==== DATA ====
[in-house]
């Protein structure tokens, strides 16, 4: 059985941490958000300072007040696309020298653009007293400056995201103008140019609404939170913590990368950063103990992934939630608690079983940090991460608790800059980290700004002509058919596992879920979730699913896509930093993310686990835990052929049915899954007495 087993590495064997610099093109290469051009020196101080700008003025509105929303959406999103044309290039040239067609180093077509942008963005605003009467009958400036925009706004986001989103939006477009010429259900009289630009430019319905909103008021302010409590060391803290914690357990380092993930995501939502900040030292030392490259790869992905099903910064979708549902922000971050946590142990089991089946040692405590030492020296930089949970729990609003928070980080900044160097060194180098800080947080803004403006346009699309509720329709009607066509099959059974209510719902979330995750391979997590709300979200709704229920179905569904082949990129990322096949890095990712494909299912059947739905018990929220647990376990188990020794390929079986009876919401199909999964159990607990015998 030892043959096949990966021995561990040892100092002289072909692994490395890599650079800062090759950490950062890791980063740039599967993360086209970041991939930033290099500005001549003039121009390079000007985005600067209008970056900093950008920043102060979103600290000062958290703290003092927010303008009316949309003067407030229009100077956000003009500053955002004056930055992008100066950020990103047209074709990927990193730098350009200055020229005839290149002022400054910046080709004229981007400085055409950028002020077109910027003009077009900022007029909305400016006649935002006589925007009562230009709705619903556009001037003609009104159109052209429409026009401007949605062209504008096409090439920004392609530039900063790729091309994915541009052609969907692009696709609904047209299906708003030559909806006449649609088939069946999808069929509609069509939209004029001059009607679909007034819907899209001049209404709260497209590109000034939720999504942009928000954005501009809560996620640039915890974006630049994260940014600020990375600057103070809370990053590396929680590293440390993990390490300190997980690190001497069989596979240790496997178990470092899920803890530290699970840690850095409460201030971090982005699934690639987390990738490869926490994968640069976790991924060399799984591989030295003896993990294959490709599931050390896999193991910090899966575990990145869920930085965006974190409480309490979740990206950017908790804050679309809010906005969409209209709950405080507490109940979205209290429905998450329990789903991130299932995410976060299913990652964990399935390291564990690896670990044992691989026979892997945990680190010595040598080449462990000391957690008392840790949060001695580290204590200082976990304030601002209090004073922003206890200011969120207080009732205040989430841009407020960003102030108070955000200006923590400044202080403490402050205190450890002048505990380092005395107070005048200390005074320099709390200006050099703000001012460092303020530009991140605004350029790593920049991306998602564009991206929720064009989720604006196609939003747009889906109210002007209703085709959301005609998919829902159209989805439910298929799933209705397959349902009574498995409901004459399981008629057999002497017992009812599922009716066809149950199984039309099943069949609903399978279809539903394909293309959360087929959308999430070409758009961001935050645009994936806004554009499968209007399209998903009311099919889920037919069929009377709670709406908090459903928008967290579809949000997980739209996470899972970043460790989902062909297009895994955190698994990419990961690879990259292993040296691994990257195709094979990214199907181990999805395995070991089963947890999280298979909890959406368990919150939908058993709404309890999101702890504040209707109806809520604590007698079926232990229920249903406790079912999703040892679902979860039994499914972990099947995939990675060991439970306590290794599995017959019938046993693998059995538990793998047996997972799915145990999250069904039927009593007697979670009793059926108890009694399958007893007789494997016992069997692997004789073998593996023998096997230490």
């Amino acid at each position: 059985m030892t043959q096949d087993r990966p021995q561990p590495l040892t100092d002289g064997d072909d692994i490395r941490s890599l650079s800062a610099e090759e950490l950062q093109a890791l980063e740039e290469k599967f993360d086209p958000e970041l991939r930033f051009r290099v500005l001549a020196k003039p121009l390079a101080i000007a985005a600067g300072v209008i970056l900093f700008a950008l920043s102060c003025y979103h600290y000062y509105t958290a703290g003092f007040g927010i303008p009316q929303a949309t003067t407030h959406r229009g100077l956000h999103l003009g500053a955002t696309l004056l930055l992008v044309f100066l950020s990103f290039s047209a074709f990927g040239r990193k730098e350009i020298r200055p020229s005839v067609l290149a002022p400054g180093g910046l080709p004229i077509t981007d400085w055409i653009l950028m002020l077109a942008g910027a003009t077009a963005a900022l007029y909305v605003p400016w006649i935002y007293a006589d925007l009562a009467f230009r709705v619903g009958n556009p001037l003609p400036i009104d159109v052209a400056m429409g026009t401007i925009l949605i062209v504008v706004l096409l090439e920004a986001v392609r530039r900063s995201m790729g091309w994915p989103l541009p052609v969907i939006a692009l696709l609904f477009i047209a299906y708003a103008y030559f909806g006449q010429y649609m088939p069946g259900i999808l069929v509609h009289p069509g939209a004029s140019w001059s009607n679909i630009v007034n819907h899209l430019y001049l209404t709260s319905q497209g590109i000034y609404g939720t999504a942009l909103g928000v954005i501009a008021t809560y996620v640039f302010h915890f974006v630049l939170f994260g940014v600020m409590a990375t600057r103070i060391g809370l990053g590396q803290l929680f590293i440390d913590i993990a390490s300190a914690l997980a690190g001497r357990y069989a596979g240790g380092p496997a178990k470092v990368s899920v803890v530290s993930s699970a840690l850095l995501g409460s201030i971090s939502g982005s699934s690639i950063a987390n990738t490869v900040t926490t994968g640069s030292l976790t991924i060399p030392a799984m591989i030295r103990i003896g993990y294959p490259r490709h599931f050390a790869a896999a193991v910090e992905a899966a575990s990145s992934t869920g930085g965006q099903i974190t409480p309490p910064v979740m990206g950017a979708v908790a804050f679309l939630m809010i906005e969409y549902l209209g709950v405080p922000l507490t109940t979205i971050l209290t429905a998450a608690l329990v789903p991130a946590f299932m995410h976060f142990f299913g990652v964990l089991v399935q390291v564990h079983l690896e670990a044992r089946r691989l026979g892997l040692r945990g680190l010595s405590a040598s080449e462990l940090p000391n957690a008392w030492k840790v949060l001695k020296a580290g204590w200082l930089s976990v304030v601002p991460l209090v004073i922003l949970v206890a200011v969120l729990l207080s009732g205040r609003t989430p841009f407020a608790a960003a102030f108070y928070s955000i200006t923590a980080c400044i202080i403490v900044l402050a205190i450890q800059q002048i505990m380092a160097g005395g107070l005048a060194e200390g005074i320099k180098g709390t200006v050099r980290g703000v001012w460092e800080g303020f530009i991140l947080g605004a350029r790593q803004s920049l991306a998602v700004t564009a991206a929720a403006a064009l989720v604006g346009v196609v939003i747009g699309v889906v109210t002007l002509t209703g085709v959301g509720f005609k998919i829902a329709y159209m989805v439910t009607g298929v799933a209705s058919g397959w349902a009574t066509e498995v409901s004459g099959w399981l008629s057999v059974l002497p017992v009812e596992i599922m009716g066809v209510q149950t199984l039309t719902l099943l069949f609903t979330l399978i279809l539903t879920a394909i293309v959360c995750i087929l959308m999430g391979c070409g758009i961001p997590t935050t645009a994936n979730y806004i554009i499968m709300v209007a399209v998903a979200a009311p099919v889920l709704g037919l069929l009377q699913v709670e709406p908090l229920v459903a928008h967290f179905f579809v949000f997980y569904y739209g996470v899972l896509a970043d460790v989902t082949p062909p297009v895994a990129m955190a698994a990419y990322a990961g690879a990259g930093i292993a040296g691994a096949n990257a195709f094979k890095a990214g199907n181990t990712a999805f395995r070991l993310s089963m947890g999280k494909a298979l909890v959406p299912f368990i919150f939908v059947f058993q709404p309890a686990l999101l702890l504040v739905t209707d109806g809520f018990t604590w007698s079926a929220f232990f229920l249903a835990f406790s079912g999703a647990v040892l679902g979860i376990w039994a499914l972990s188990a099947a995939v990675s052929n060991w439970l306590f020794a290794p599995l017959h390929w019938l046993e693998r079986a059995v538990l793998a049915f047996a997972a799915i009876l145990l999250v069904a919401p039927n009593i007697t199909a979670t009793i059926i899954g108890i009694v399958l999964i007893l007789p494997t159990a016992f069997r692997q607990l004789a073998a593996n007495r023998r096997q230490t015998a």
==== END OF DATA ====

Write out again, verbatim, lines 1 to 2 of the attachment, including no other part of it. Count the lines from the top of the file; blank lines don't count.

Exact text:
[in-house]
């Protein structure tokens, strides 16, 4: 059985941490958000300072007040696309020298653009007293400056995201103008140019609404939170913590990368950063103990992934939630608690079983940090991460608790800059980290700004002509058919596992879920979730699913896509930093993310686990835990052929049915899954007495 087993590495064997610099093109290469051009020196101080700008003025509105929303959406999103044309290039040239067609180093077509942008963005605003009467009958400036925009706004986001989103939006477009010429259900009289630009430019319905909103008021302010409590060391803290914690357990380092993930995501939502900040030292030392490259790869992905099903910064979708549902922000971050946590142990089991089946040692405590030492020296930089949970729990609003928070980080900044160097060194180098800080947080803004403006346009699309509720329709009607066509099959059974209510719902979330995750391979997590709300979200709704229920179905569904082949990129990322096949890095990712494909299912059947739905018990929220647990376990188990020794390929079986009876919401199909999964159990607990015998 030892043959096949990966021995561990040892100092002289072909692994490395890599650079800062090759950490950062890791980063740039599967993360086209970041991939930033290099500005001549003039121009390079000007985005600067209008970056900093950008920043102060979103600290000062958290703290003092927010303008009316949309003067407030229009100077956000003009500053955002004056930055992008100066950020990103047209074709990927990193730098350009200055020229005839290149002022400054910046080709004229981007400085055409950028002020077109910027003009077009900022007029909305400016006649935002006589925007009562230009709705619903556009001037003609009104159109052209429409026009401007949605062209504008096409090439920004392609530039900063790729091309994915541009052609969907692009696709609904047209299906708003030559909806006449649609088939069946999808069929509609069509939209004029001059009607679909007034819907899209001049209404709260497209590109000034939720999504942009928000954005501009809560996620640039915890974006630049994260940014600020990375600057103070809370990053590396929680590293440390993990390490300190997980690190001497069989596979240790496997178990470092899920803890530290699970840690850095409460201030971090982005699934690639987390990738490869926490994968640069976790991924060399799984591989030295003896993990294959490709599931050390896999193991910090899966575990990145869920930085965006974190409480309490979740990206950017908790804050679309809010906005969409209209709950405080507490109940979205209290429905998450329990789903991130299932995410976060299913990652964990399935390291564990690896670990044992691989026979892997945990680190010595040598080449462990000391957690008392840790949060001695580290204590200082976990304030601002209090004073922003206890200011969120207080009732205040989430841009407020960003102030108070955000200006923590400044202080403490402050205190450890002048505990380092005395107070005048200390005074320099709390200006050099703000001012460092303020530009991140605004350029790593920049991306998602564009991206929720064009989720604006196609939003747009889906109210002007209703085709959301005609998919829902159209989805439910298929799933209705397959349902009574498995409901004459399981008629057999002497017992009812599922009716066809149950199984039309099943069949609903399978279809539903394909293309959360087929959308999430070409758009961001935050645009994936806004554009499968209007399209998903009311099919889920037919069929009377709670709406908090459903928008967290579809949000997980739209996470899972970043460790989902062909297009895994955190698994990419990961690879990259292993040296691994990257195709094979990214199907181990999805395995070991089963947890999280298979909890959406368990919150939908058993709404309890999101702890504040209707109806809520604590007698079926232990229920249903406790079912999703040892679902979860039994499914972990099947995939990675060991439970306590290794599995017959019938046993693998059995538990793998047996997972799915145990999250069904039927009593007697979670009793059926108890009694399958007893007789494997016992069997692997004789073998593996023998096997230490």